Center for the Arts expansion construction on schedule and on budget

Almost $12 million pledged

By Mark Reaman

The Crested Butte Center for the Arts expansion appears to be on budget and pretty much on schedule. In a report to the Crested Butte Town Council in December, Center board president Ed Schmidt, executive director Jenny Birnie and construction manager Crockett Farnell all gave a positive overview of the status of the expansion process.

“Work will continue through the winter on our Phase One, which is the construction of the new building,” explained Schmidt. “The Phase One budget is $12.6 million and the project remains on budget.”

Farnell said the crews have completed all the underground utility work and the earthwork and are close to finishing the front parking lot off Sixth Street that will open up that area for the winter. Structural steel work has started and should be seen as the roof takes shape.

The start of construction began a bit later than hoped for but Phase One should be completed in early 2019. Performances in the new building are expected to begin in the spring of 2019.

Phase 2 of the project, which is the renovation of the existing Center building, won’t begin until fundraising and construction for Phase One is complete but that is expected to be the summer of 2019. The outdoor work, including the Alpenglow stage, will be the final stage of the project.

The budget appears to be in good shape as well. Schmidt said a contingency fund is part of the funding but it has not been touched. While it was budgeted and expected that about $4 million would have been spent on work at this point, Schmidt said that about $1.9 million had been spent. The Center, he said, had $6.2 million in financial commitments on hand. “So we have a better cash flow than anticipated,” he told the council.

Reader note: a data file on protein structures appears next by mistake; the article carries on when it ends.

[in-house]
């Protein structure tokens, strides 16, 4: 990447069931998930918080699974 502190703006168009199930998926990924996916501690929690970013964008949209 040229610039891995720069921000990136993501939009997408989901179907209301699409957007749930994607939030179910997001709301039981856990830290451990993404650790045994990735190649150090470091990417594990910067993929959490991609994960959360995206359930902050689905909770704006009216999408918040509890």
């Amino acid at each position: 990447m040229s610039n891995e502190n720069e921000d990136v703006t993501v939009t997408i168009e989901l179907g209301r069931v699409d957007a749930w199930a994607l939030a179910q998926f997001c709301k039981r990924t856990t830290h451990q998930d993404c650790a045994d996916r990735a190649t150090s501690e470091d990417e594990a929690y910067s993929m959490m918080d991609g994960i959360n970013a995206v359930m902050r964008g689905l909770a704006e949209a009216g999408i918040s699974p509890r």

“The campaign to date has raised or received pledges of $11.8 million,” said Birnie. “There are many fundraising efforts going on. There is still a lot of interest in our project.”

Birnie said efforts were under way to start an operating endowment fund for the sustainability of the Center.

“The campaign is where it needs to be and there are still a lot of opportunities for fundraising,” summarized Schmidt.

Birnie told the council that the winter programming season began December 18 and looks to be growing. She and chairperson of the Crested Butte Creative District Melissa Mason also touched on some statistics from a recent Arts and Economic Prosperity Study that showed Crested Butte was booming with art and cultural contributions. Art was a more than $10.2 million industry in Crested Butte and it supported 252 full-time-equivalent jobs.

“For a town this size, that is about twice as much as communities of similar size,” Birnie said, noting that was measuring just the local non-profit arts organizations.

“The Creative District is important to Crested Butte and people coming here need to be educated about all the possibilities they have here,” added Mason. “One stat showed that 27 percent of the people coming here are coming primarily for an art event. This is a huge economic driver for the community.”

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